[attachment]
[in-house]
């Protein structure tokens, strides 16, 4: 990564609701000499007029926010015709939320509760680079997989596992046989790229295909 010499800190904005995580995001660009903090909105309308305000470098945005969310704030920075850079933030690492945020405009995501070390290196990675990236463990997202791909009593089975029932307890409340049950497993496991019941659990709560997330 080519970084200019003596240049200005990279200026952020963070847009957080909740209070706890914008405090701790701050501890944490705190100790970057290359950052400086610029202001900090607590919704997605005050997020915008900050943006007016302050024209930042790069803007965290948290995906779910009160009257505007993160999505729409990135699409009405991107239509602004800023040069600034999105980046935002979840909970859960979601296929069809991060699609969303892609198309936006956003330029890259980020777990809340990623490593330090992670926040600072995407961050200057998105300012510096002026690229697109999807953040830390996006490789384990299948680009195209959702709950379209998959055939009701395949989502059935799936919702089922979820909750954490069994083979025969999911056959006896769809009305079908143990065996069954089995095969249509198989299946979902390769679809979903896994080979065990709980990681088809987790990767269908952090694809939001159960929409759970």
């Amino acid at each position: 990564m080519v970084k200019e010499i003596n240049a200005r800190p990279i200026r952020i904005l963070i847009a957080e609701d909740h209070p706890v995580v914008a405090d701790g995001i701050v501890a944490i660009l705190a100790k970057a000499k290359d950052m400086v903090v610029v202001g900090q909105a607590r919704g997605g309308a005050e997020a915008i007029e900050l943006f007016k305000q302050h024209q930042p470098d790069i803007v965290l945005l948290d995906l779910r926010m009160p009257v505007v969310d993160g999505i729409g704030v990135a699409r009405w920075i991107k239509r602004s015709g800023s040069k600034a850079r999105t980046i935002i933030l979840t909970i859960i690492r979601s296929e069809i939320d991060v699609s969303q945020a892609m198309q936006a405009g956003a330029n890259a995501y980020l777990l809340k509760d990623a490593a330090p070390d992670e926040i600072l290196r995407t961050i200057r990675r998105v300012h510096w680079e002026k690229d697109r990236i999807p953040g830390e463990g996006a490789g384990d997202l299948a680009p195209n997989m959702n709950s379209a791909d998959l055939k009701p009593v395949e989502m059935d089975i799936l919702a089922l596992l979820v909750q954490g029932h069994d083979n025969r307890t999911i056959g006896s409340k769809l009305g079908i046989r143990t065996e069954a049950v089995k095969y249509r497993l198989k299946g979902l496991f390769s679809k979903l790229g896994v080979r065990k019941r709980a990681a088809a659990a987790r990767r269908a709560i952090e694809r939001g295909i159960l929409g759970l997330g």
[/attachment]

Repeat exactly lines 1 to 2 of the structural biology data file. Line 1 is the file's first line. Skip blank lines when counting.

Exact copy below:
[in-house]
């Protein structure tokens, strides 16, 4: 990564609701000499007029926010015709939320509760680079997989596992046989790229295909 010499800190904005995580995001660009903090909105309308305000470098945005969310704030920075850079933030690492945020405009995501070390290196990675990236463990997202791909009593089975029932307890409340049950497993496991019941659990709560997330 080519970084200019003596240049200005990279200026952020963070847009957080909740209070706890914008405090701790701050501890944490705190100790970057290359950052400086610029202001900090607590919704997605005050997020915008900050943006007016302050024209930042790069803007965290948290995906779910009160009257505007993160999505729409990135699409009405991107239509602004800023040069600034999105980046935002979840909970859960979601296929069809991060699609969303892609198309936006956003330029890259980020777990809340990623490593330090992670926040600072995407961050200057998105300012510096002026690229697109999807953040830390996006490789384990299948680009195209959702709950379209998959055939009701395949989502059935799936919702089922979820909750954490069994083979025969999911056959006896769809009305079908143990065996069954089995095969249509198989299946979902390769679809979903896994080979065990709980990681088809987790990767269908952090694809939001159960929409759970």